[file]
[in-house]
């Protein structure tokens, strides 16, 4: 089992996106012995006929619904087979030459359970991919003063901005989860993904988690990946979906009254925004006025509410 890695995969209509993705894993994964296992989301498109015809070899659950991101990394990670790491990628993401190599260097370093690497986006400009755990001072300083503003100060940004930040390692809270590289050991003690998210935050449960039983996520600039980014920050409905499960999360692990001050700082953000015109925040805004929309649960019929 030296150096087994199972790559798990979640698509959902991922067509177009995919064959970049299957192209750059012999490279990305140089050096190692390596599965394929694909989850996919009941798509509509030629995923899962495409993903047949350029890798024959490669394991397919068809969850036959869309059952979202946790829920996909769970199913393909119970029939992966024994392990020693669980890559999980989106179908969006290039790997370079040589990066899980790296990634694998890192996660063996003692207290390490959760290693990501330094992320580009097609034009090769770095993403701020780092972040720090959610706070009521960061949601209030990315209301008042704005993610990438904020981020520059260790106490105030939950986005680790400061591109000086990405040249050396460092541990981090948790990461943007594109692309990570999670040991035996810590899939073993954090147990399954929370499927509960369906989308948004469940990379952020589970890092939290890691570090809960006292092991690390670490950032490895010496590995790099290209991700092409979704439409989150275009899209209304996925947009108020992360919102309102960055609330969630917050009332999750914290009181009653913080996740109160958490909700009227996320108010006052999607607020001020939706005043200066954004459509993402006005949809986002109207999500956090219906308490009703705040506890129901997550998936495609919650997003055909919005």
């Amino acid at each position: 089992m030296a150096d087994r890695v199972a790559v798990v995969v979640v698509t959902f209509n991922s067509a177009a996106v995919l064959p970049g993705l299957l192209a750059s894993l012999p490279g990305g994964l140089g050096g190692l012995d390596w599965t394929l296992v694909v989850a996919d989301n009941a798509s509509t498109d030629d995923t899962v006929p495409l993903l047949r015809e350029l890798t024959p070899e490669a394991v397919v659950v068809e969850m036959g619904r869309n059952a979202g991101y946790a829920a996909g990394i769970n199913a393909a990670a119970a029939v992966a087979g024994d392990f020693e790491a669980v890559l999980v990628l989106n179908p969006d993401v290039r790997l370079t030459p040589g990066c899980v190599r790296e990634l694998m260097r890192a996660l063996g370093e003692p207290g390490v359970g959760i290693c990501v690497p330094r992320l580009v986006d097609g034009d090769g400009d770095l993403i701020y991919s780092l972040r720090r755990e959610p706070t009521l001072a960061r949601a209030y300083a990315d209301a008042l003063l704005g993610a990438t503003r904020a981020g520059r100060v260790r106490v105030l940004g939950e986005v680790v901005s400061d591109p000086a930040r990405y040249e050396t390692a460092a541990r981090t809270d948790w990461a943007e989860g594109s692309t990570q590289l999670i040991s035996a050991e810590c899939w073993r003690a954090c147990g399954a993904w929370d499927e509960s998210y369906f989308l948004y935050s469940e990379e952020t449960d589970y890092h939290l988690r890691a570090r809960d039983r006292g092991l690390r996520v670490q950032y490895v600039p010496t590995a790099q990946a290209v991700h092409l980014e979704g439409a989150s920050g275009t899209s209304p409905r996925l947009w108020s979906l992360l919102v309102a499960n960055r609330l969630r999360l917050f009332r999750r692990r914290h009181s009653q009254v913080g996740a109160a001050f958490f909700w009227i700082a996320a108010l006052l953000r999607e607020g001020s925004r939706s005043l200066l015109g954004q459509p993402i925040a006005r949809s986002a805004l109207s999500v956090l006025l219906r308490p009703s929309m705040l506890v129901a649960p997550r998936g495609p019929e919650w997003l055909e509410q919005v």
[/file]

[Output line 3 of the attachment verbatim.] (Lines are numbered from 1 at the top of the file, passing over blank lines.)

């Amino acid at each position: 089992m030296a150096d087994r890695v199972a790559v798990v995969v979640v698509t959902f209509n991922s067509a177009a996106v995919l064959p970049g993705l299957l192209a750059s894993l012999p490279g990305g994964l140089g050096g190692l012995d390596w599965t394929l296992v694909v989850a996919d989301n009941a798509s509509t498109d030629d995923t899962v006929p495409l993903l047949r015809e350029l890798t024959p070899e490669a394991v397919v659950v068809e969850m036959g619904r869309n059952a979202g991101y946790a829920a996909g990394i769970n199913a393909a990670a119970a029939v992966a087979g024994d392990f020693e790491a669980v890559l999980v990628l989106n179908p969006d993401v290039r790997l370079t030459p040589g990066c899980v190599r790296e990634l694998m260097r890192a996660l063996g370093e003692p207290g390490v359970g959760i290693c990501v690497p330094r992320l580009v986006d097609g034009d090769g400009d770095l993403i701020y991919s780092l972040r720090r755990e959610p706070t009521l001072a960061r949601a209030y300083a990315d209301a008042l003063l704005g993610a990438t503003r904020a981020g520059r100060v260790r106490v105030l940004g939950e986005v680790v901005s400061d591109p000086a930040r990405y040249e050396t390692a460092a541990r981090t809270d948790w990461a943007e989860g594109s692309t990570q590289l999670i040991s035996a050991e810590c899939w073993r003690a954090c147990g399954a993904w929370d499927e509960s998210y369906f989308l948004y935050s469940e990379e952020t449960d589970y890092h939290l988690r890691a570090r809960d039983r006292g092991l690390r996520v670490q950032y490895v600039p010496t590995a790099q990946a290209v991700h092409l980014e979704g439409a989150s920050g275009t899209s209304p409905r996925l947009w108020s979906l992360l919102v309102a499960n960055r609330l969630r999360l917050f009332r999750r692990r914290h009181s009653q009254v913080g996740a109160a001050f958490f909700w009227i700082a996320a108010l006052l953000r999607e607020g001020s925004r939706s005043l200066l015109g954004q459509p993402i925040a006005r949809s986002a805004l109207s999500v956090l006025l219906r308490p009703s929309m705040l506890v129901a649960p997550r998936g495609p019929e919650w997003l055909e509410q919005v």